Well, how bad is the situation in Sri Lanka? An unobstructed view of the numbers is revelatory. Of the 75,000 lives claimed in the ongoing violence since independence, the vast majority (greater than 95%) are Tamil; at least 800,000 Tamils have been displaced all over globe (primarily the result of the 1983 pogrom and systematic government discrimination); and currently there are least 325,000 internally displaced Tamils within Sri Lanka. This would mean that at a minimum, a whopping 40% of the Sri Lankan Tamil population have been directly affected in a significant way by this ongoing conflict. Anywhere between 2-3% of the Tamil population in Sri Lanka have been killed, and the potential exists for this number to increase to anywhere in the range of 7-9% based on the number of civilians trapped in the conflict zone. By comparison, the Guatemalan genocide involved 3% of the Mayan population killed, the Kurdish genocide in Iraq saw 4% of the Kurdish population eradicated, the Bosnian genocide saw 6% of the Bosnian muslim population eliminated, and in Darfur we witnessed 8% of the Zaghawa, Masalit and Fur tribes decimated. Must we wait for this percentage to climb before we can label this situation a genocide, or can we act before then?

    The genocide in Sri Lanka is also tougher to name because it does not involve a singularly discernible perpetrator. There is no Hitler or Hussein. Today there is Rajapaske; yesterday it was Jayawardene (“The more you put pressure in the north, the happier the Sinhala people will be here. Really, if I starve the Tamils out, the Sinhala people will be happy.” 1983) But close inspection reveals what can be seen to be a slow, insidious genocide. While no official decree bids the killing of Tamils, a culture has been fostered whereby Tamils can be imprisoned, tortured or killed with impunity. Not a single member of the Sri Lankan armed forces has been charged for a crime against a Tamil civilian. The only crimes that go punished are those that involve speaking out against the Government. The common thread that ties the many Sri Lankan governments is the underlying belief that Tamils are interlopers on the island, and that they must not “make undue demands” (Sarath Fonseka). Articles on prominent Sri Lankan websites (e.g., LankaWeb’s “The Only Practical Solution) advocate genocide as the only viable solution to eliminate the Tamil “cancer.” And while the rhetoric of the government is careful not to openly reflect this line of thinking, there is no effort made to suppress these viotriolic forces and the government’s actions certainly leave no doubt in anyone’s minds what their objective might be.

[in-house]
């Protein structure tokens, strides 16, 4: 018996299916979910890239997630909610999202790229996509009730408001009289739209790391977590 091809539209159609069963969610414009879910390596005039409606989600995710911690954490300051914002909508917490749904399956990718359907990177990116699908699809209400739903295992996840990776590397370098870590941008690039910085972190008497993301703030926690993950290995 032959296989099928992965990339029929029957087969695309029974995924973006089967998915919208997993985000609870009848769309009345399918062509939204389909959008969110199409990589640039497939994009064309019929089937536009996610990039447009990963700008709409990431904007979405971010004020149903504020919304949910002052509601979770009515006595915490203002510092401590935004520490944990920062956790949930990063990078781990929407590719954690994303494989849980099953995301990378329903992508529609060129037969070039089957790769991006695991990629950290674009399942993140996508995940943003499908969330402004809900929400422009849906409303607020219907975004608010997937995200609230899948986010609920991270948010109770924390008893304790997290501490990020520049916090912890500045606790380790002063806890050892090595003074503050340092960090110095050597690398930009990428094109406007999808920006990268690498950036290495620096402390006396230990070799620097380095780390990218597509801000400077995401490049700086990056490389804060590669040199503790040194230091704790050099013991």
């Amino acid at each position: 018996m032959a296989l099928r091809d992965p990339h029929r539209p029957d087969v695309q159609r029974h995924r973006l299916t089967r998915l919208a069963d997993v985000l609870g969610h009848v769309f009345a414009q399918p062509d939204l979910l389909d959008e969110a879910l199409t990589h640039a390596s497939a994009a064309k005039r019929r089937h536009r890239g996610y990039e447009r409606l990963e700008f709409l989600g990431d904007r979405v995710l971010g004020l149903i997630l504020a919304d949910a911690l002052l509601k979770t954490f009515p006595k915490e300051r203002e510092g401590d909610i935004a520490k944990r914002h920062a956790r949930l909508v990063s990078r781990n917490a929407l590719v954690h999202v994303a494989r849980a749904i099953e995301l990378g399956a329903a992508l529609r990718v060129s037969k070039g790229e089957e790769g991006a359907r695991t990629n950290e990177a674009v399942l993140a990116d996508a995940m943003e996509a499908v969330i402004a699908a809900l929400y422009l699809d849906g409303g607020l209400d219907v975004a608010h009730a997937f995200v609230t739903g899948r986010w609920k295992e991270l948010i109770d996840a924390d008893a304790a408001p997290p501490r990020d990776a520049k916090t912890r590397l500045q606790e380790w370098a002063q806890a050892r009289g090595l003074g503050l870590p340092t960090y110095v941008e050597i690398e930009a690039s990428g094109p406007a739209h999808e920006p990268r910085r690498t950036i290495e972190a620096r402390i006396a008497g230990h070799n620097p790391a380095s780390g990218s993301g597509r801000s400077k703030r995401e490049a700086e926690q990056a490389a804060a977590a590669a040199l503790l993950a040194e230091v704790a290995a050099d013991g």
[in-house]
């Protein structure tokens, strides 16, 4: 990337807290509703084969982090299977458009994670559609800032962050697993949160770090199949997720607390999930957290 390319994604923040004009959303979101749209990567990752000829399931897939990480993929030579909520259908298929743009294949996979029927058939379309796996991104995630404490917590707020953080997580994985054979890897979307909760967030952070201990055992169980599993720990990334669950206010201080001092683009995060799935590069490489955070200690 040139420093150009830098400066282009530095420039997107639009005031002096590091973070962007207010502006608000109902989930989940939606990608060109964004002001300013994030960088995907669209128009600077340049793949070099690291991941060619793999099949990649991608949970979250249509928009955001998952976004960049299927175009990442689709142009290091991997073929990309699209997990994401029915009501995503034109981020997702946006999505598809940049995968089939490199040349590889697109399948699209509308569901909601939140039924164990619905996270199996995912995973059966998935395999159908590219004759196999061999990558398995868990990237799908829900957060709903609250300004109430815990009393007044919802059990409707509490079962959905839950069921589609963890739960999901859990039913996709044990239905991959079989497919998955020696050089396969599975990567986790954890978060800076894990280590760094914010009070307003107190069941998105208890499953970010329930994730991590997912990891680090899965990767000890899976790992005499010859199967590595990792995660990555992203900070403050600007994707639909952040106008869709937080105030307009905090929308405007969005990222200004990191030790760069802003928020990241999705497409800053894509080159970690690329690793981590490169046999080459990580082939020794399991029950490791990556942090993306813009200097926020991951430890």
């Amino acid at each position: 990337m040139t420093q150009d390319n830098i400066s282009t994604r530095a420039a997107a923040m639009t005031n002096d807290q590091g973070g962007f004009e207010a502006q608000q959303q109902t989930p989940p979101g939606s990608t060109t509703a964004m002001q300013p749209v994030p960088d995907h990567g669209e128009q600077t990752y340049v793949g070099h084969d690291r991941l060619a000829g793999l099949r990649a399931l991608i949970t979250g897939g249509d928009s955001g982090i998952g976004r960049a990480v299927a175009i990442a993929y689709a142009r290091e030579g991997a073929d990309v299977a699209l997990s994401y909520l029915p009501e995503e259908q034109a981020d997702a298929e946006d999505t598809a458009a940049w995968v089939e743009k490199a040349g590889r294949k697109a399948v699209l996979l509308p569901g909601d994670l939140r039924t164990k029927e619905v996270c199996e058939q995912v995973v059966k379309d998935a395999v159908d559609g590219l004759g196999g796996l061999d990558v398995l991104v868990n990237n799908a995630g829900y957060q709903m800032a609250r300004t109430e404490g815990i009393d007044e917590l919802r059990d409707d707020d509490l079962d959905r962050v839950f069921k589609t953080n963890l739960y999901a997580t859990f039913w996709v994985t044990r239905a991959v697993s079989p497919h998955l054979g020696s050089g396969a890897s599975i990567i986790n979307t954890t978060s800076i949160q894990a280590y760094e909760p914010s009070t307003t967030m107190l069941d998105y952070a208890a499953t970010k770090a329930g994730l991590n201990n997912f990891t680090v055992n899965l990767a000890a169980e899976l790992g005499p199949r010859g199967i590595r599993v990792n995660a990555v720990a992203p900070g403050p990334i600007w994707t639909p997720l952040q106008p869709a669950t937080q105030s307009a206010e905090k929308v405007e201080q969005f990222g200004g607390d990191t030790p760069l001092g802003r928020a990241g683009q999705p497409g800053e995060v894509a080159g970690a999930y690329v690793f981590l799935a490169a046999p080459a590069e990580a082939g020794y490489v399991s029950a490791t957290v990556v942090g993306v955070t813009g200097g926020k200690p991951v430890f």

In defining genocide, Raphael Lemkin (1943) wrote, “Generally speaking, genocide does not necessarily mean the immediate destruction of a nation, except when accomplished by mass killings of all members of a nation. It is intended rather to signify a coordinated plan of different actions aiming at the destruction of essential foundations of the life of national groups, with the aim of annihilating the groups themselves. The objectives of such a plan would be the disintegration of the political and social institutions, of culture, language, national feelings, religion, and the economic existence of national groups, and the destruction of the personal security, liberty, health, dignity, and even the lives of the individuals belonging to such groups.”

    The genocide of Tamils in Sri Lanka quite plainly fits this description. Since the independence of the island, there has been a carefully coordinated set of actions that were aimed at destroying the essential foundations of life for Tamils, beginning with the Sinhala Only Act in 1956, which deprived Tamils the right to use their language in an official capacity, right through to Standardization in 1976, which deprived Tamils equal rights to education. State-sponsored colonization schemes were then carefully employed to undermine Tamil claims for a homeland and feelings of national solidarity. The burning of the historical Jaffna Library was another such coordinated action aimed at destroying a monumental cultural institution of the Tamils. The organized pogroms of 1956, 1958, 1971, 1977 and 1983 demonstrate a historical continuity to the genocide. The Chenmanni mass grave in 1996 where the bodies of 600 disappeared Tamils were unearthed in the Jaffna peninsula is one of many examples of what happens to Tamil civilians at the hands of the Sri Lankan armed forces even after a military campaign is complete. As a result, the roughly 3,000 civilians that have been killed in the Vanni in 2009 must be seen in the context of the historical genocide perpetrated against Tamils primarily by the Sri Lankan state, although recently also by the LTTE who claim to be fighting on behalf of Tamils.